A Knowledge Claim believed to be true by an investigator or research community may be referred to as Knowledge.
Knowledge may be defined broadly as
- perception, awareness, understanding, and recall of information (e.g., facts, theories, stories, theories) and sense perception–i.e., what we perceive as humans from our five senses.
That said, when people say they want to make a contribution to human knowledge, they probably mean they hope to develop an original insight, theory, or application–i.e., something no one else has thus found or articulated.
Key Terms: Knowledge; Scholarly Conversation
How Do Knowledge Claims Become Knowledge?
Humanities researchers engaged in Textual Research tend to assess knowledge claims by engaging in Critical Literacy Practices. When hearing a knowledge Ccaim, they question its Currency, Relevance, Authority, Accuracy, Purpose. They are reflective about Information Literacy Perspectives & Practices.
However, textual research presumes a Knowledge Claim is never settled. Rather, scholarly conversations are perceived to be ongoing, never ending, a hermeneutical process.
Investigators engaged in qualitative and quantitiatve resarch
- Genres reflect disciplinary expectations regarding Knowledge Claims are invariably ideological. Knowledge is socially constructed.
Knowledge Claims are imbricated with
As humans, we –that it is authentic, replicable results from reasoning,
a research study
proposition about something (that such-and-such is true) evidence
kind of discourse Claim, a proposition.
Knowledge Claims are rhetorical. Different readers, different communities have different standards for assessing knowledge claims. Whether or not a reader, a discourse community, a community of practice, believes a claim is
authentic is dependent on several factors.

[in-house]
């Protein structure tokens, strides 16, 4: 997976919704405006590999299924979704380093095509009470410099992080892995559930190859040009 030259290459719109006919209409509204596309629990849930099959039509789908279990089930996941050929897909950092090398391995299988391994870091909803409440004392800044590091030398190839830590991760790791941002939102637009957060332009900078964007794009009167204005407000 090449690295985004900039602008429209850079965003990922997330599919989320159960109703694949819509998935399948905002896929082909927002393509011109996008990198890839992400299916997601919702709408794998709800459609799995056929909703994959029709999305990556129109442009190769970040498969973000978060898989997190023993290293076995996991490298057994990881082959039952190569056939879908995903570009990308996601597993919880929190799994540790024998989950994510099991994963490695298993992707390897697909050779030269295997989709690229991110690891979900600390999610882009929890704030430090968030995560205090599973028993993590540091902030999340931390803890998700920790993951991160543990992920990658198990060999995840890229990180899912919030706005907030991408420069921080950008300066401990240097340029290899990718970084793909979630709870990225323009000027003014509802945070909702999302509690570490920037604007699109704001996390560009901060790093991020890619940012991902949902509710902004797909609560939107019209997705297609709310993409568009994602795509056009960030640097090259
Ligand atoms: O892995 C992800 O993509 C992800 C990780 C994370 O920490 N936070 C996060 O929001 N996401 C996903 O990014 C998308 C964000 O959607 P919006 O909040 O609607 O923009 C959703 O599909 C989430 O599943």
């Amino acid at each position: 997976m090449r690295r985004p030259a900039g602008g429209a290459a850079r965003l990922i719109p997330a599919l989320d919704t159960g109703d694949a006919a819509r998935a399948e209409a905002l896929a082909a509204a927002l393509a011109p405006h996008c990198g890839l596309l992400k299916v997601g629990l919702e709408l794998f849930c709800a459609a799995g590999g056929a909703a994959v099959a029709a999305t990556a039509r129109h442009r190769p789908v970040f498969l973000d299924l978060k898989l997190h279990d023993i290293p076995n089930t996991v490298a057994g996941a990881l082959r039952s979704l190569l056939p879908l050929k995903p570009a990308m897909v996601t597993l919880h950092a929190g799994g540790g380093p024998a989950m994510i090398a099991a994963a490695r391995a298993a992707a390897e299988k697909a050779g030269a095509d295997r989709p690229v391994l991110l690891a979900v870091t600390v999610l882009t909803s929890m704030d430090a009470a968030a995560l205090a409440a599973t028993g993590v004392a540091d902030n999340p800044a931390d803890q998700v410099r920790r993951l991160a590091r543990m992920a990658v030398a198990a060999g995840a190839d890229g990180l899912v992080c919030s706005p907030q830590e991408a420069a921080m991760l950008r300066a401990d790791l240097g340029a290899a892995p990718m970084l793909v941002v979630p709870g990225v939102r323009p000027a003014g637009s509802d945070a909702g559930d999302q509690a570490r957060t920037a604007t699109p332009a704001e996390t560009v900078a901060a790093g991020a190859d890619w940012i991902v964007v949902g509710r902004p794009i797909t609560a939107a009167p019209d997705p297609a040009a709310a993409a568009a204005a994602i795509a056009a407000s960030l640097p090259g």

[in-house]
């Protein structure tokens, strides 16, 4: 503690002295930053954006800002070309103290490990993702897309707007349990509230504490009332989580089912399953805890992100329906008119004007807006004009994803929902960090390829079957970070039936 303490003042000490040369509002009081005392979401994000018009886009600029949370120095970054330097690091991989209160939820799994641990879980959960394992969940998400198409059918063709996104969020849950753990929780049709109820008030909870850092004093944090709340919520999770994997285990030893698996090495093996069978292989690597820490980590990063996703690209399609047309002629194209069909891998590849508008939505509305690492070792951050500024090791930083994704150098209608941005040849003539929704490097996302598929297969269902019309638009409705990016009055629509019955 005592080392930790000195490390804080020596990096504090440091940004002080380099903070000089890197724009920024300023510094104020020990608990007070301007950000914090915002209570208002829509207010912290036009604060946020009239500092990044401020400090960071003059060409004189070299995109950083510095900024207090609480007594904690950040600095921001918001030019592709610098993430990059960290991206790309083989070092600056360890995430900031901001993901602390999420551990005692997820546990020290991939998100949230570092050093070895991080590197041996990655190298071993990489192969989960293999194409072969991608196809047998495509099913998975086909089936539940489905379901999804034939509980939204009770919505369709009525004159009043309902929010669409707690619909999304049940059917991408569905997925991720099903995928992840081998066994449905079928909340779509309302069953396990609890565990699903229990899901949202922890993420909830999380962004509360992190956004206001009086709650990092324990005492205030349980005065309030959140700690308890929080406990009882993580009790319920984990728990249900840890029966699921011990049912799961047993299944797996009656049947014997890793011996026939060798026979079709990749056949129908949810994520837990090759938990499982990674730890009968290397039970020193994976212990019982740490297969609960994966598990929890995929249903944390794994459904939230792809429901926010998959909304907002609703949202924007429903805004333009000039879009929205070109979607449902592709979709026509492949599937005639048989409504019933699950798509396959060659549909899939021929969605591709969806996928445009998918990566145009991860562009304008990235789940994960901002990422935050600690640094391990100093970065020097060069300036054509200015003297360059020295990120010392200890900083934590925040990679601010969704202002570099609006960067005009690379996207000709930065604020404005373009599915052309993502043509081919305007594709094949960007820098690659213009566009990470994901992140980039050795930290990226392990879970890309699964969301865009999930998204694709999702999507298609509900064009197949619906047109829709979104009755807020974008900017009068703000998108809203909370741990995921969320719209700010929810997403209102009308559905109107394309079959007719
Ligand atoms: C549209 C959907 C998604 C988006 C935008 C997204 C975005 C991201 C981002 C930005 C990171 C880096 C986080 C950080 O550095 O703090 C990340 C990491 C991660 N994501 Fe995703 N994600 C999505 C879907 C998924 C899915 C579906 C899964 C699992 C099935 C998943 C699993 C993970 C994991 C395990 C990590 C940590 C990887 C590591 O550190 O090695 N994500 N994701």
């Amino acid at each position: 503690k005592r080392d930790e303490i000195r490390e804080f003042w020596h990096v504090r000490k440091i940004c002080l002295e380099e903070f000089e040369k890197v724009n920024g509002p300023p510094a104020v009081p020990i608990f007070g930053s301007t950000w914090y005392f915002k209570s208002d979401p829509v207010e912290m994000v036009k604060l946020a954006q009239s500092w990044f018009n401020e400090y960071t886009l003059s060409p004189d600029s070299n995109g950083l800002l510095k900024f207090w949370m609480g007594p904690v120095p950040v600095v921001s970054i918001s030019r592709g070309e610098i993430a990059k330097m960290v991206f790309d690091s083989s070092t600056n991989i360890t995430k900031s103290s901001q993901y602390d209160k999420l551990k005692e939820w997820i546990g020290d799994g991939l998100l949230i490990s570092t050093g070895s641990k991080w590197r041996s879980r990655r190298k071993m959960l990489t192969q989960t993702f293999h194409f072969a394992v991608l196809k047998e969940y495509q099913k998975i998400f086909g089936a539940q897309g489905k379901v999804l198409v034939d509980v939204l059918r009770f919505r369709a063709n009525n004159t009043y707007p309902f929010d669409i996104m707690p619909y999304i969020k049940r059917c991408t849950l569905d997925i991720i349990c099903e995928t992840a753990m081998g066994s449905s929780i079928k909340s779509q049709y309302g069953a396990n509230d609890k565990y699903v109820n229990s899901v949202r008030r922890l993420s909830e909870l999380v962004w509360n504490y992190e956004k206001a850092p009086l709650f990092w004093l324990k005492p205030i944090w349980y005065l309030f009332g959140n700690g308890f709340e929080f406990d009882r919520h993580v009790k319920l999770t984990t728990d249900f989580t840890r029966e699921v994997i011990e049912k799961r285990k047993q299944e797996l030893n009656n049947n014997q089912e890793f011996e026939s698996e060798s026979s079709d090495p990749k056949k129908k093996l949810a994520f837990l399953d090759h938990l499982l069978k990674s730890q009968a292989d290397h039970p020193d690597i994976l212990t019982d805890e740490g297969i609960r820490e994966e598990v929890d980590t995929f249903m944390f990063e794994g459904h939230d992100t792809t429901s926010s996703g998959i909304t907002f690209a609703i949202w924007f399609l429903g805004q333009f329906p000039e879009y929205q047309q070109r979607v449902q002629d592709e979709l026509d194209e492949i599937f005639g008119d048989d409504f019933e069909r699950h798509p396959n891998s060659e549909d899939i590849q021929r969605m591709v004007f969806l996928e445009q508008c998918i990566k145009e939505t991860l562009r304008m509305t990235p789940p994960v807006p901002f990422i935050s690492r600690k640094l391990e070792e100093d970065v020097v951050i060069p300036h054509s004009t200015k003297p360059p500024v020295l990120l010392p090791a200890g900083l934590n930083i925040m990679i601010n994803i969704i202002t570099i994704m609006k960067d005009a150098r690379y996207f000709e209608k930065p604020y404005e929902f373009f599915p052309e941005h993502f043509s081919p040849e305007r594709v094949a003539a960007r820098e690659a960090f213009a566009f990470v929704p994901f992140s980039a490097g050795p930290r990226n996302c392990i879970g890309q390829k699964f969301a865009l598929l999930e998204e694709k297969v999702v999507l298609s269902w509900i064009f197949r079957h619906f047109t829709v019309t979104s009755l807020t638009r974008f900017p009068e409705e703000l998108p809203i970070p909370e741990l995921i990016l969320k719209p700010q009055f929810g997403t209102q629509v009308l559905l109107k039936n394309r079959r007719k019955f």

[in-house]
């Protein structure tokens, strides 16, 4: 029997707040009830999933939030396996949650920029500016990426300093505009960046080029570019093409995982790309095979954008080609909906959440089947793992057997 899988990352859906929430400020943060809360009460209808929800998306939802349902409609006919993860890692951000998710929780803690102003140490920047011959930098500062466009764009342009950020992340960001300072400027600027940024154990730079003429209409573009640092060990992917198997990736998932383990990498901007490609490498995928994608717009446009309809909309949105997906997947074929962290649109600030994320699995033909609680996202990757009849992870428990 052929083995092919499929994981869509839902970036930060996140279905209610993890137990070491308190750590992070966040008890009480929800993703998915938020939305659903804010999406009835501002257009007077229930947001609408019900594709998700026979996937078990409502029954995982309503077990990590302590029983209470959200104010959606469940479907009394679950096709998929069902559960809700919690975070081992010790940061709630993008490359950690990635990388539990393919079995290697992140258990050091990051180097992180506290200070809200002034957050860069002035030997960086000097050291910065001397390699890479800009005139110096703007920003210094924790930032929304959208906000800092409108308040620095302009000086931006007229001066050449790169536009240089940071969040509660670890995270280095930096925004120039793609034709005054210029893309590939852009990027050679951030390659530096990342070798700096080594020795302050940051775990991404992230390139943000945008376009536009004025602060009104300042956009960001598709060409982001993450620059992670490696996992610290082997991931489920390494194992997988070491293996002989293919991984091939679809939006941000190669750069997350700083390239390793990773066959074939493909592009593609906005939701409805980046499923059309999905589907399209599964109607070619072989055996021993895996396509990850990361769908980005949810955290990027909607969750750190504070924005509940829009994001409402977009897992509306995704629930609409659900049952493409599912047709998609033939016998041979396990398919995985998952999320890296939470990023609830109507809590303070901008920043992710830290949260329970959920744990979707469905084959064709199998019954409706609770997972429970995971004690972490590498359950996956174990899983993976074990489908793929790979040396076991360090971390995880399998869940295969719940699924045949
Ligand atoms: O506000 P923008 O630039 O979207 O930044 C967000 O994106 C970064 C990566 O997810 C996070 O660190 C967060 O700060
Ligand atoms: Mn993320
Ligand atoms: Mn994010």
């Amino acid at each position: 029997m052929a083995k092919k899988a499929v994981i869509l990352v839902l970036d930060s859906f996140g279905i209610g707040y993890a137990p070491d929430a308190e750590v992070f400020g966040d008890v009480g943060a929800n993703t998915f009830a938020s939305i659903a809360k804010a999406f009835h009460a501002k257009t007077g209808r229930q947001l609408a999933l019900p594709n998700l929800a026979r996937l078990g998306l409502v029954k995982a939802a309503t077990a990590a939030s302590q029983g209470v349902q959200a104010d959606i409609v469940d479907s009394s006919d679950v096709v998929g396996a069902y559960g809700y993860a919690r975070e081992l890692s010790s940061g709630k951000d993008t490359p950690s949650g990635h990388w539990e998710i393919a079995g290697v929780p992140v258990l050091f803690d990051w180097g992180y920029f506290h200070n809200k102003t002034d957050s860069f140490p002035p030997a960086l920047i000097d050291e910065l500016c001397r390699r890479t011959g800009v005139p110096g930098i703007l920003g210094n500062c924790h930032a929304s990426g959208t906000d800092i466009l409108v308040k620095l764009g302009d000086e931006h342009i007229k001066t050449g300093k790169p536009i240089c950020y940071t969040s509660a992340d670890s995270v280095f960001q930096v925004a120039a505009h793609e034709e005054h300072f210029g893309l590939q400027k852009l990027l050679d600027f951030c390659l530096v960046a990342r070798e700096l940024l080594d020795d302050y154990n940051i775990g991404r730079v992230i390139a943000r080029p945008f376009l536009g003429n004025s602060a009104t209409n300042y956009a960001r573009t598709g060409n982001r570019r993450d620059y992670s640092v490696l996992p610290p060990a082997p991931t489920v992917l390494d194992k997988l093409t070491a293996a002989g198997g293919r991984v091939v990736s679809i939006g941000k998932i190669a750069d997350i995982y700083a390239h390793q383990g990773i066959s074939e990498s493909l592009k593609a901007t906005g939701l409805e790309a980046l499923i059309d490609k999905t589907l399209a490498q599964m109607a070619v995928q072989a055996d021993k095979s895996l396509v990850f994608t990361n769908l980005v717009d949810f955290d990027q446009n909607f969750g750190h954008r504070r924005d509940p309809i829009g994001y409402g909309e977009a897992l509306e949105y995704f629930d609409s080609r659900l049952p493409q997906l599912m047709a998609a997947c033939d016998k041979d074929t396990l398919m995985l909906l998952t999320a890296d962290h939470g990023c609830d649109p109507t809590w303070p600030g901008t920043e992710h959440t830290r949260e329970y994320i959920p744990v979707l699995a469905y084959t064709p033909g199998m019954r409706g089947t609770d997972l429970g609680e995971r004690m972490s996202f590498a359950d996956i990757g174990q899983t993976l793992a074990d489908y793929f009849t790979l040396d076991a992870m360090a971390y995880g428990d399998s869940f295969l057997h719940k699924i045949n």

- such-and-such is the case (Propositional Knowledge),
- X causes Y
- X effects Y
Knowledge Claims change over time.
an investigator makes about some evidence, some insight about a topic
Propositional Knowledge (Knowing that such-and-such is the case”
is to a contribution to original knowledge.
rhetor purports to
that something is true.
a genuine insight. Knowledge can be declarative–a
Claims are hypotheses, arguments.
In contrast, Knowledge Claim are research findings that a Community of Practice believes is a valid, acceptable, and significant.
When evaluating Knowledge Claims, communities will
- assess the significance of the finding.
- evaluate whether the research methods were appropriate
- view the knowledge claim from the epistemological assumptions that defined their community (see, e.g., Declarative Knowledge, Dialectic
- Personal Knowledge
- Procedural Knowledge
For instance, a scientific community would question whether a new theory has greater greater explanatory power than the theories it is supplanting. They would question
- an insight, a transcendent truth claim, that an individual or discourse community believes to be true,
Knowledge may be implicit, tacit: people may acquire new knowledge without even being aware they are learning. People may not be able to describe a process or explain a process and yet be successful at engaging in the process–i.e., they may have procedural knowledge.
how to do sometjhing even when they
And then there’s Explicit knowledge: the kind of descriptive, declarative, propositional knowledge we gain from school, debates with others, reading, and argument.
sometimes defined by purpose. For instance,
There are multiple kinds of knowledge, multiple knowing, including
- Declarative Knowledge
Declarative Knowledge involves knowing that something exists (definitional knowledge) or is true or false (propositional knowledge). Declarative Knowledge is explicit knowledge about facts, history, ideas, topics, principles, and concepts. Declarative Knowledge is the sort of knowledge you learn from school or encyclopedias.
- Procedural Knowledge
Procedural/Tacit Knowledge pertains to knowing how to do something, even if you cannot exactly explain how you do it.
Knowledge is difficult to measure, assess.
The state of having sufficient knowledge is subjective, contested term. People may believe they are knowledgeable while at the same time be woefully uniformed, as Jon Oliver so humorously observes below
The presence or absence of knowledge is frequently contested: People who may feel they lack sufficient knowledge about a topic may actually be more knowledgeable than others who believe they are knowledgeable.